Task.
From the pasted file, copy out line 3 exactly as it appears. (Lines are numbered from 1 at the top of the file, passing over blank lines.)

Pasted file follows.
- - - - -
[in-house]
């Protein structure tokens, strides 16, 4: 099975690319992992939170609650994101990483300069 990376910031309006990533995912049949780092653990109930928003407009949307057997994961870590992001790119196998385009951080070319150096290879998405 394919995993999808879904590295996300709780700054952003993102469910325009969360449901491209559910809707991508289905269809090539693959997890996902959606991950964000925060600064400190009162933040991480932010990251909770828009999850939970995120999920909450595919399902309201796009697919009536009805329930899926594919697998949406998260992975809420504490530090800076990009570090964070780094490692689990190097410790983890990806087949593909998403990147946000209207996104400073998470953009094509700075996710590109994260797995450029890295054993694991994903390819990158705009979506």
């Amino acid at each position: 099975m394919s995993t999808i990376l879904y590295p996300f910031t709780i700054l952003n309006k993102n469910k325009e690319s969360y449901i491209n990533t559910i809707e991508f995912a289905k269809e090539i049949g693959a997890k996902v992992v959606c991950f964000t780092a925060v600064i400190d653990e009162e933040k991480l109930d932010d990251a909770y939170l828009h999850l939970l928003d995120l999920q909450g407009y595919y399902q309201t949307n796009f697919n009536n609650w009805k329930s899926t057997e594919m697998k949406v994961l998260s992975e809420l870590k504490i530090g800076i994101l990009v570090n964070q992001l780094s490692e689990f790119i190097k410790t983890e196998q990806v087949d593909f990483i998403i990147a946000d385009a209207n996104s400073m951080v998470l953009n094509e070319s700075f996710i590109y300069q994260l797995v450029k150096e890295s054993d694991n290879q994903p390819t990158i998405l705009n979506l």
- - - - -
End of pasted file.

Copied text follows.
């Amino acid at each position: 099975m394919s995993t999808i990376l879904y590295p996300f910031t709780i700054l952003n309006k993102n469910k325009e690319s969360y449901i491209n990533t559910i809707e991508f995912a289905k269809e090539i049949g693959a997890k996902v992992v959606c991950f964000t780092a925060v600064i400190d653990e009162e933040k991480l109930d932010d990251a909770y939170l828009h999850l939970l928003d995120l999920q909450g407009y595919y399902q309201t949307n796009f697919n009536n609650w009805k329930s899926t057997e594919m697998k949406v994961l998260s992975e809420l870590k504490i530090g800076i994101l990009v570090n964070q992001l780094s490692e689990f790119i190097k410790t983890e196998q990806v087949d593909f990483i998403i990147a946000d385009a209207n996104s400073m951080v998470l953009n094509e070319s700075f996710i590109y300069q994260l797995v450029k150096e890295s054993d694991n290879q994903p390819t990158i998405l705009n979506l």